U.S. Bancorp (USB) and Wells Fargo (WFC) both reported 2013 first-quarter earnings recently. Post-earnings, USB stock fell while WFC shares remained level. I believe both banks are attractive investments. Furthermore, I premise that the two financial institutions have remarkably similar fundamentals, business models and management style.
Perhaps U.S. Bancorp is just a smaller "chip off the old block?" In this article, we will explore that thesis.
U.S. Bankcorp Background
Minneapolis-based U.S. Bancorp is the parent company of U.S. Bank National Association, the 5th-largest commercial bank in the United States. The company operates 3,084 banking offices, 5,065 ATMs in 25 states, and provides a comprehensive line of banking, brokerage, insurance, investment, mortgage, trust and payment services products to consumers, businesses and institutions.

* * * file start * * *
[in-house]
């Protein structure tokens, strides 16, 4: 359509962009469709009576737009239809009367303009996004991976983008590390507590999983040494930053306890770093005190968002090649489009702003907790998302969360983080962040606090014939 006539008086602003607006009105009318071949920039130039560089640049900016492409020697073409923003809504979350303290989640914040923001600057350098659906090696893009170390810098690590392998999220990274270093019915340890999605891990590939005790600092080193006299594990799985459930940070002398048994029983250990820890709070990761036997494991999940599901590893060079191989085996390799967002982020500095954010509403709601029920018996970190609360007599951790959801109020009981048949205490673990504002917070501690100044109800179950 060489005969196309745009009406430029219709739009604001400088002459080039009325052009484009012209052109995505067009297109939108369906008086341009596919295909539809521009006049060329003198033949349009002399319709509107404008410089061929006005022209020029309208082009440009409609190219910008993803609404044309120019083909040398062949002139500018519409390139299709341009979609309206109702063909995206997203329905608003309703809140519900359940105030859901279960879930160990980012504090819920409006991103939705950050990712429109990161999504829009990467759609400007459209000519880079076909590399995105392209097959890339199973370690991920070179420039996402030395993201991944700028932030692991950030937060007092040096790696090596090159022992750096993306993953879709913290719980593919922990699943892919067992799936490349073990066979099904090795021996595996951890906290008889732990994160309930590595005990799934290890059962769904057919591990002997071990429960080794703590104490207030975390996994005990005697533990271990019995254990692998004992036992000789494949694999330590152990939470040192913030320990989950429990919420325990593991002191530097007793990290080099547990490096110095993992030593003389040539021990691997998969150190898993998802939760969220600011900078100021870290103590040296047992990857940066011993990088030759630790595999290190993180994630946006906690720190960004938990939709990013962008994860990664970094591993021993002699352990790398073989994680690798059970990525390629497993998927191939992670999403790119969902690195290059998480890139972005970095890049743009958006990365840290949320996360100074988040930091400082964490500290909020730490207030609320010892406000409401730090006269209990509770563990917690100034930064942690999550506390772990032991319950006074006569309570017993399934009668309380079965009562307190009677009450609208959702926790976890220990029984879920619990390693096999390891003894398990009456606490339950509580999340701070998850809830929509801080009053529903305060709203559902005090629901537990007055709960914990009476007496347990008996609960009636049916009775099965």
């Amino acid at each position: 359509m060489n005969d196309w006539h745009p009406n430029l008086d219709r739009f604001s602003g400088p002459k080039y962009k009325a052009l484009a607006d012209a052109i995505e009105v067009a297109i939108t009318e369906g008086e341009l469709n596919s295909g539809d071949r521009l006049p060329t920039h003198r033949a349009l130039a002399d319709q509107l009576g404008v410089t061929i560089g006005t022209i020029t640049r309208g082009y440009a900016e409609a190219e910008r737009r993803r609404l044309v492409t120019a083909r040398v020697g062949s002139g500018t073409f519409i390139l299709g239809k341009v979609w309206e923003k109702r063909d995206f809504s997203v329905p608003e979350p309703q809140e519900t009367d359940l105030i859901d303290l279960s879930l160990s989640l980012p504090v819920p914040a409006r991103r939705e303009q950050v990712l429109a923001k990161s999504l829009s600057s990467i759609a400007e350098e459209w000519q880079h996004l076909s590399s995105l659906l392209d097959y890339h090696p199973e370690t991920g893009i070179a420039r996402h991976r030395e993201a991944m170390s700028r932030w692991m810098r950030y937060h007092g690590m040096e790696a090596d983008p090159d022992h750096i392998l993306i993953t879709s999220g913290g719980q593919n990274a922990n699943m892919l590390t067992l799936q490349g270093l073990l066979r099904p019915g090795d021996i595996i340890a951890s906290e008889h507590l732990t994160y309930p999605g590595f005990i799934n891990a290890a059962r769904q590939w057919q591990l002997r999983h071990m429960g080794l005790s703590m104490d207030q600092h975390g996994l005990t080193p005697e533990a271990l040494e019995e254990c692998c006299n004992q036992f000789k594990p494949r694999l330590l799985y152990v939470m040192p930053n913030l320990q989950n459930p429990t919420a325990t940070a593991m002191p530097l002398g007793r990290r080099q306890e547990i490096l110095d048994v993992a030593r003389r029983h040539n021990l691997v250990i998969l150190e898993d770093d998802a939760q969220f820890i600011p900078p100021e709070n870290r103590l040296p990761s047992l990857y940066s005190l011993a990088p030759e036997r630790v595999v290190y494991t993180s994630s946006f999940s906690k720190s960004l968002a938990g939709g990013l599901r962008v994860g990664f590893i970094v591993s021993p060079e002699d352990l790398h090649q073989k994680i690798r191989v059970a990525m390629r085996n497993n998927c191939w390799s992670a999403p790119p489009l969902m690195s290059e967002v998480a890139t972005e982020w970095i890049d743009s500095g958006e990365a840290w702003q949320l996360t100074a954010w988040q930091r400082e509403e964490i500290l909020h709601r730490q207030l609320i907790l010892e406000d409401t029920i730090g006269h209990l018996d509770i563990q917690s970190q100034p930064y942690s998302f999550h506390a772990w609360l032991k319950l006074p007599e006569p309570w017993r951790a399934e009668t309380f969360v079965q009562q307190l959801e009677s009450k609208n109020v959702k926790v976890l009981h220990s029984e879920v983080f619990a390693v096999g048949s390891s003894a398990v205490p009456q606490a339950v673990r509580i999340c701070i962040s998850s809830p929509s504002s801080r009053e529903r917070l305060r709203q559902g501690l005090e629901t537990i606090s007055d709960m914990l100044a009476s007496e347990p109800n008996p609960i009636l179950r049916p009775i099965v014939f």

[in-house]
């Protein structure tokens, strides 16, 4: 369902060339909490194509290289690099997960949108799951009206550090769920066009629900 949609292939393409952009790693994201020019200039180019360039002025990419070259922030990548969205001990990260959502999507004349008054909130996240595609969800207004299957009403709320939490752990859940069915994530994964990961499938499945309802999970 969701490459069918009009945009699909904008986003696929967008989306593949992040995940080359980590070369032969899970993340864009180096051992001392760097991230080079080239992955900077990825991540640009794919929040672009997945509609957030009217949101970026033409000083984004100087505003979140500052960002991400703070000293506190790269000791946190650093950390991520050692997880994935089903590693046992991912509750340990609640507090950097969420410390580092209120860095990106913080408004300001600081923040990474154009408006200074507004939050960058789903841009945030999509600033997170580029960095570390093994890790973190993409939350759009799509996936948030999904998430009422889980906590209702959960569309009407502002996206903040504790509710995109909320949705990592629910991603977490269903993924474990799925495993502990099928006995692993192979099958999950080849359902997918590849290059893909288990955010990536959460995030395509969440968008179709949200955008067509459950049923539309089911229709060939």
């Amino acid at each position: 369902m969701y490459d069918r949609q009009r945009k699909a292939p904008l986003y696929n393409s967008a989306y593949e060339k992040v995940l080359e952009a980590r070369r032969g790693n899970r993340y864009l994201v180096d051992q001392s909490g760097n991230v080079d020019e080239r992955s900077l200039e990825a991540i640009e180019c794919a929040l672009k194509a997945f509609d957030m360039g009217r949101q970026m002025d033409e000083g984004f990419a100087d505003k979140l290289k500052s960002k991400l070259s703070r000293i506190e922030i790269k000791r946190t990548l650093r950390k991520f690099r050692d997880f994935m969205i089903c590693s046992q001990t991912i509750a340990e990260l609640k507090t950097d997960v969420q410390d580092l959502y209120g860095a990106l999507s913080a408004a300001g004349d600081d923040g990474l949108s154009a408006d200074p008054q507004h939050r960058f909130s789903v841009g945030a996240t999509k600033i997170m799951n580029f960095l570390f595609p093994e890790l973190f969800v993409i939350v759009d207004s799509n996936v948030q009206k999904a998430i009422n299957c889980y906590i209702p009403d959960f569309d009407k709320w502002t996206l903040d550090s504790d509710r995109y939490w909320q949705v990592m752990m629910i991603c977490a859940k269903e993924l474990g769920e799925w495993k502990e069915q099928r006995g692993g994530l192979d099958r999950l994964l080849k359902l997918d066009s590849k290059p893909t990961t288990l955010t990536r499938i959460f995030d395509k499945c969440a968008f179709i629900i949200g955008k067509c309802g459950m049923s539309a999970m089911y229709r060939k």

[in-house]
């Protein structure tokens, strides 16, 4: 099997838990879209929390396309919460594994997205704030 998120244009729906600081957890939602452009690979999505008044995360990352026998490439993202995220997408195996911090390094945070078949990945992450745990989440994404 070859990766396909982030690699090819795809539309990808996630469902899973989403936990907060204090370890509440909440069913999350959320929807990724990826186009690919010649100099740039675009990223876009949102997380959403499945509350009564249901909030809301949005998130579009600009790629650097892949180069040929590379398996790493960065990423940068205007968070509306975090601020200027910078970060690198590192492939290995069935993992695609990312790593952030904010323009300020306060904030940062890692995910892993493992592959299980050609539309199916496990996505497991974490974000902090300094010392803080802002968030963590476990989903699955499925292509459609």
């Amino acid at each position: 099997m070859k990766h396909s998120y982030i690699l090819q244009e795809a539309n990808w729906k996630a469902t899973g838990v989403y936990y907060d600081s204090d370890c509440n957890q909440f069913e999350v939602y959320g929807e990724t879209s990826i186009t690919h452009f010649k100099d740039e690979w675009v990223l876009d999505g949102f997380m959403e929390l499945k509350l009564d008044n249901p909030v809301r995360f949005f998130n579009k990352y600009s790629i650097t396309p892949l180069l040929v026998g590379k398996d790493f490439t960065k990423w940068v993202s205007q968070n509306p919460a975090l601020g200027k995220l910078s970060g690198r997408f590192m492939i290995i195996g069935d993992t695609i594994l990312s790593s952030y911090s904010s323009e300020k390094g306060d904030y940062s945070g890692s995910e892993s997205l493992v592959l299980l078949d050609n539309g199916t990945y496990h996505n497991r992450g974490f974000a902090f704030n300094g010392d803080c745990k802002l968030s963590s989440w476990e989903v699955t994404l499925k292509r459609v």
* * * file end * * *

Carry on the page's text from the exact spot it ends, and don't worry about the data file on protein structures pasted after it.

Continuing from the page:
USB reported 2013 first-quarter earnings on April 16. It was a largely solid report. Nevertheless, the stock fell in response to the release, dipping to $32.72 a share by the close, and further on Wednesday. The stock had been trading about $34 before the announcement.
Here's a graph showing how both stocks have traded over the past year:
courtesy of google.com/finance
A Comparison of Key Metrics
Please find below summary tables and analysis comparing relevant fundamentals of U.S. Bancorp and Wells Fargo. It should be noted that Wells Fargo is a much larger banking institution: the market cap of WFC is 3.2 times that of USB.
2013 1Q Headline Numbers
The banks reported modest revenue declines, both year-over-year (YoY) and the sequential quarter. The top line item spooked some investors, fearing that slowing growth in the mortgage and commercial loan business portends bad times ahead.